Here she is, in one of her favorite riffs, describing her bewilderment over hunters and the art of taxidermy (recall her bright, wide eyes, for she is an excellent visual comic): “I ask people why they have deer heads on their walls. They say, ‘Because it’s such a beautiful animal.’ I think my mother’s attractive, but I have photographs of her. . . . The deer heads I feel sorry for the most–you see them at bars or restaurants–they have the silly party hats on them, sunglasses, little stringers around their necks. I mean, obviously, they were at a party, having a good time.”
Like just about every humorist of her era, Ellen relies on irony. Her voice isn’t really about innocence, but experience told through the language of innocence. It’s the gentle, detached irony we all use to get through the day.
And it’s this subtle combination of guilelessness and knowingness in her stand-up act and her sitcom that made her coming out such an instant cultural phenomenon. She possessed the attractive quality of being like the daughter of a TV viewer’s next-door neighbor, the girl we all liked but suspected might be a little “different.”
After revealing her orientation, she was embraced almost universally and endured little outrage–except at the hands of Jerry Falwell, who made an obligatory stab at Ellen before going on to tackle another cultural demon, Tinky Winky.
But after the coming-out episode, Ellen’s once staggering Q rating fell into the basement because she became too closely identified with a single concept. People began to complain of Ellen saturation in the same way pundits now say the country is beset by Clinton fatigue. “When will she get over being a lesbian already?” people asked as they switched the channel. In spite of everything, Ellen railed against in the coming-out episode, she was now a lesbian and not much more.
This perception was enhanced by the content of her show during what turned out to be its final season. Though still in sitcom fashion, the show explored the daily life of Ellen as lesbian: she started dating a girlfriend, and one episode, for instance, chronicled her search for a plumber in the pages of a gay-business directory.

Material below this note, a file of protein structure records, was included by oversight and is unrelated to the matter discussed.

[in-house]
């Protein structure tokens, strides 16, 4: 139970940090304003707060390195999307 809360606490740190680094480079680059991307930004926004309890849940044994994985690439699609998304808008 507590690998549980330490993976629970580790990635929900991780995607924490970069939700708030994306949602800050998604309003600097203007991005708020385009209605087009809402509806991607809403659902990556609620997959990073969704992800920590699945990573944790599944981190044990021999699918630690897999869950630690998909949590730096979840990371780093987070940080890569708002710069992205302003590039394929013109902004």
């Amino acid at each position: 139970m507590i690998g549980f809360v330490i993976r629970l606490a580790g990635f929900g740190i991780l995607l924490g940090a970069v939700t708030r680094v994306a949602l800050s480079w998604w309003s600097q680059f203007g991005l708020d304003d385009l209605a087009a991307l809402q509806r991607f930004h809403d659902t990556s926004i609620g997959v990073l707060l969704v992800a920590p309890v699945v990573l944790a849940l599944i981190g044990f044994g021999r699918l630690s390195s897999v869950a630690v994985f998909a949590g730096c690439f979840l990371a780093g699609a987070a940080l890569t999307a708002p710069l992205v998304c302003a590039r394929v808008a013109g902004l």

In interviews and articles, Ellen made it clear that it was “business as sitcom usual” on the show, with a minor change. But ABC and its parent company, Disney, slapped on a full-screen parental discretion warning before each show began. She complained that the disclaimer made viewers feel as if they were entering a nuclear test site. When the final episode ran in 1998, she told Entertainment Weekly that she was fired “basically because I’m gay.”
Heche at her side, she roundly criticized Hollywood, and the two made a big point of leaving Tinseltown for a time. Ellen returned a year later (where she is rumored to be starring in an upcoming CBS sitcom), but the stakes had changed. She became an outspoken activist for gay rights, and it’s safe to say she’s no longer the bright-eyed comic that audiences propelled onto television.
ELLEN BRINGS this full set of cultural luggage with her to the Luther Burbank Center. What will the audience expect from her performance?
What’s unfortunate is that her comedy routine, if a recent recording is any indication, has fallen off quite a bit. Her peculiar take on daily life, though it will make you chuckle, has grown stale. Now she sounds like Jerry Seinfeld in one of his have-you-ever-noticed-such-and-such riffs.
Here she is talking about airline stewardesses: “They have this attitude, and they can afford to have the attitude because they have the power: they have the peanuts. They have these six peanuts that we need. Somebody could offer that to you on the street, [and you’d say,] ‘I don’t want that shit. Get that away from me. Six peanuts!’ Somehow they’ve done research; they know the higher we go, the more we need nuts.”
But Ellen’s comedy may not be the point, because she’s no longer just a stand-up comic. She’s been expelled from the garden of her prior innocence into the fickle and unmerciful world of celebrity expectation. Maybe her once fine ear for irony will be at work again, allowing her to profit from the potentially dulling experience of being both a person and an object.
From the June 15-21, 2000, 1999 issue of the Sonoma County Independent.